EGU24-18755, updated on 11 Mar 2024
EGU General Assembly 2024
© Author(s) 2024. This work is distributed under
the Creative Commons Attribution 4.0 License.

Performance of two-step technique for gap-filling and reconstruction of basin-scale Terrestrial Water Storage Anomalies (TWSA) 

Nehar Mandal, Prabal Das, and Kironmala Chanda
Nehar Mandal et al.
  • Indian Institute of Technology (Indian School of Mines) Dhanbad, Indian Institute of Technology (Indian School of Mines) Dhanbad, Civil Engineering, Dhanbad, India (

Accurate estimation of terrestrial water storage anomalies (TWSA) is essential for the assessment of hydrological extreme events, managing water resources, and evaluating climate change impacts. In this study, a two-step method is applied for the reconstruction of a gridded TWSA product in two study basins: Godavari (GRB), a tropical river basin in India, and the Murray-Darling river basin (MDRB) in Australia. In the first step, the probabilistic dependence structure of the target TWSA and 15 potential predictor variables is developed through Bayesian Network technique to obtain the optimal features which strongly influence the target. In the second step, the potential of Machine Learning (ML) algorithms is utilized to obtain TWSA values, considering the grid-specific features selected in the first step as input. The input set of potential predictors includes monthly TWSA simulations from Global Land Data Assimilation System (GLDAS) Catchment Land Surface Model (i.e., CTWSA) and the GLDAS Noah Land Surface Model (i.e., NTWSA) as well as meteorological variables such as precipitation and temperature for a lead time of up to 2 months and large scale climate indices such as Dipole Mode Index, North Atlantic Oscillation index, and Oceanic Niño Index (ONI). For both study basins, CTWSA and ONI are prominent features selected by the Bayesian Network that influence TWSA. After obtaining the optimal features, Machine Learning (ML) algorithms such as Convolutional Neural Network (CNN), Support Vector Regression (SVR), Extra Trees Regressor (ETR), and Stacking Ensemble Regression (SER) are employed to derive TWSA values (henceforth named as BNML_TWSA). The performances of BNML_TWSA, as well as CTWSA and NTWSA, are evaluated against GRACE TWSA for both study basins using performance metrics such as the Correlation Coefficient (R), Nash–Sutcliffe Efficiency (NSE), and Root Mean Square Error (RMSE). At GRB, ETR demonstrates superior performance at most of the grids (74.3%), followed by SVR (21.1%). In contrast, at MDRB, all four ML algorithms show similar performance: CNN, SVR, ETR, and SER, each being selected as the best models at 25.9%, 21.4%, 26.1%, and 26.6% of the grids respectively. When evaluated against GRACE TWSA, the median values of R for NTWSA, CTWSA, and BNML_TWSA across all grids are 0.78, 0.90, and 0.93, respectively, at the GRB. Similarly, for the MDRB, these values are 0.79, 0.85, and 0.87, respectively. At the GRB, the best NSE value is obtained for BNML_TWSA (0.84), while the lowest performance is observed for NTWSA (0.475). At the MDRB also, the least performance is shown by NTWSA with an RMSE value of 57.3 mm/month, and the best performance is achieved by BNML_TWSA with an RMSE of 35.0 mm/month. The proposed two-step method offers dependable estimates of TWSA compared to land surface models and hydrological models. Hence, the reconstructed TWSA (1960-2022) proves valuable during the data gap period between GRACE and GRACE-FO and the pre-GRACE period.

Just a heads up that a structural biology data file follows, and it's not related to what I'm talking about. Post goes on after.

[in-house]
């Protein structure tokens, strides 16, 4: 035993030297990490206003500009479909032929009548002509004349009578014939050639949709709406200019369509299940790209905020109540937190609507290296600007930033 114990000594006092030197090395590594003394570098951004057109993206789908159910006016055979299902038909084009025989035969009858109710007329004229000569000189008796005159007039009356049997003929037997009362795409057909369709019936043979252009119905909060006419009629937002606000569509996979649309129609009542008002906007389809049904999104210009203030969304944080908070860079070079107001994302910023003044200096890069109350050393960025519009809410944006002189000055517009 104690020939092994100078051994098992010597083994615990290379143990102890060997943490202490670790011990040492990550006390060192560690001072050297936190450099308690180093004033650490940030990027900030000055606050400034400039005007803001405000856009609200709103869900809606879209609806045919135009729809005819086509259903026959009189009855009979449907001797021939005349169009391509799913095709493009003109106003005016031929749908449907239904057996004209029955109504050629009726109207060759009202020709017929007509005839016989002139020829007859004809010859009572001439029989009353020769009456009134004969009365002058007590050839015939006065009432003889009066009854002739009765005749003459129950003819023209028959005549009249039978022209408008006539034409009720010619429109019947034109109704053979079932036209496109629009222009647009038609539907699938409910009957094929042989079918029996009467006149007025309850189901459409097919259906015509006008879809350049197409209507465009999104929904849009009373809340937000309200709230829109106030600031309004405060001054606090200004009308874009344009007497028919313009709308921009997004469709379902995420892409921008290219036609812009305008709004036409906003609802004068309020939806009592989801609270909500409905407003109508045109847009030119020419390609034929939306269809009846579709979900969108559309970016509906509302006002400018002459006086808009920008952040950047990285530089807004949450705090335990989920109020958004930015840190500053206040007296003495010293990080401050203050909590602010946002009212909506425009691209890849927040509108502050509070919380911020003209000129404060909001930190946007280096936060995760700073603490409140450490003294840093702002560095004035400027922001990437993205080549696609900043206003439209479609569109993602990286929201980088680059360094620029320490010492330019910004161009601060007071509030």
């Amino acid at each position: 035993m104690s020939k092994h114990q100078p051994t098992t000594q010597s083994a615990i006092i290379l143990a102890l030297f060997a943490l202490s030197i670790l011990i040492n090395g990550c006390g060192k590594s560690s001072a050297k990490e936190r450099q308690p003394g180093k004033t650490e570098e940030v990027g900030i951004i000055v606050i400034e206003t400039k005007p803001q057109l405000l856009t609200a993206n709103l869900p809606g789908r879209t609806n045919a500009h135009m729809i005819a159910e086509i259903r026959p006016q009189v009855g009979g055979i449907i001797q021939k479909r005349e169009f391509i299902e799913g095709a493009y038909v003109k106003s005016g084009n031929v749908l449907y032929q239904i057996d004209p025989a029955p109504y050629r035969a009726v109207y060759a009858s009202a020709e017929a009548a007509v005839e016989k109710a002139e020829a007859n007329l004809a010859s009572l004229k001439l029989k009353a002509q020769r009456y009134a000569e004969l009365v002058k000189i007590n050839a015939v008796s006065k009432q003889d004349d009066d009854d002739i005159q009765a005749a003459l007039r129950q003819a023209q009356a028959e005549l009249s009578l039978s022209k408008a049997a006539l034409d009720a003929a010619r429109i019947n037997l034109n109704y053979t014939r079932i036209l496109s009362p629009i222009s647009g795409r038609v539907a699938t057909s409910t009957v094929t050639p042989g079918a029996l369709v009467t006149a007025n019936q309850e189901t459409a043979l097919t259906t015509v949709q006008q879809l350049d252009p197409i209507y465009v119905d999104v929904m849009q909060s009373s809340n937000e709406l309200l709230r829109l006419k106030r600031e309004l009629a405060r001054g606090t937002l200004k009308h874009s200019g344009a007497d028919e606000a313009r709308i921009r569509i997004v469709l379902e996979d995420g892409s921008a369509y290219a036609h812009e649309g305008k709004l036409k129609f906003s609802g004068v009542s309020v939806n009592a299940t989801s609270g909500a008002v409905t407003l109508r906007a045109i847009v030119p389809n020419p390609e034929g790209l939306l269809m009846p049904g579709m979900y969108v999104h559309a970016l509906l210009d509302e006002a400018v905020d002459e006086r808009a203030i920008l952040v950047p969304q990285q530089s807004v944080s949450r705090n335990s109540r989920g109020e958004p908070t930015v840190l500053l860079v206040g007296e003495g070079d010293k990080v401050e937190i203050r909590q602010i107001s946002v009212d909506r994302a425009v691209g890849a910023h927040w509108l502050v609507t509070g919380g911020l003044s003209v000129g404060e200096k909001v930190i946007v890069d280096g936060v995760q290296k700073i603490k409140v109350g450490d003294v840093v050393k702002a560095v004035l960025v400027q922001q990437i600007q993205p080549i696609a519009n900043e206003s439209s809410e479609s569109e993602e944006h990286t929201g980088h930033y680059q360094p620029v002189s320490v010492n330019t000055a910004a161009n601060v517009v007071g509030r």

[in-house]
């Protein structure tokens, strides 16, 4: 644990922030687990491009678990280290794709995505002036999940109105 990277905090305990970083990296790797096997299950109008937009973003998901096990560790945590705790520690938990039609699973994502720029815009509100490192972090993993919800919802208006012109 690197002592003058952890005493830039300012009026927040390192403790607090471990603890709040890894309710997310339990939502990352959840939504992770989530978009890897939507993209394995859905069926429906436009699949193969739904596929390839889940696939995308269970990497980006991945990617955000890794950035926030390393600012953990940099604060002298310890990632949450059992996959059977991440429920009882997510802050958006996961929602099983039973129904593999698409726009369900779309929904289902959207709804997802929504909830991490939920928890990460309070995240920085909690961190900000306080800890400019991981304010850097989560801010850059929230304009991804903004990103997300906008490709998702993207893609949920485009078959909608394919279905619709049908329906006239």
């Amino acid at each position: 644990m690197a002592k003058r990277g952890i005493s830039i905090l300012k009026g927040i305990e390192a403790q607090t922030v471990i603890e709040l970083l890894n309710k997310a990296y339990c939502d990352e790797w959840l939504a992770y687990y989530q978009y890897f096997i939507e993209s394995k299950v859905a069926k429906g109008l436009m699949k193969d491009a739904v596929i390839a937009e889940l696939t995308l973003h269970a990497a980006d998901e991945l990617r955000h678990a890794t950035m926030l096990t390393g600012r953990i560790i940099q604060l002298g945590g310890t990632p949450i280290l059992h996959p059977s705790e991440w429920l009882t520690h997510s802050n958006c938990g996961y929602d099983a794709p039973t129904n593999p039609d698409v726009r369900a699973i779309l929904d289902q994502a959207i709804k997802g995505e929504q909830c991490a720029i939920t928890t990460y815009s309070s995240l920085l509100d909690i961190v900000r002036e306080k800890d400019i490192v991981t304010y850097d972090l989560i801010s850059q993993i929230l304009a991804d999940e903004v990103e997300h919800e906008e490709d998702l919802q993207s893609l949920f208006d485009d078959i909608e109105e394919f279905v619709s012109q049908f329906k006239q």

How to cite: Mandal, N., Das, P., and Chanda, K.: Performance of two-step technique for gap-filling and reconstruction of basin-scale Terrestrial Water Storage Anomalies (TWSA) , EGU General Assembly 2024, Vienna, Austria, 14–19 Apr 2024, EGU24-18755,, 2024.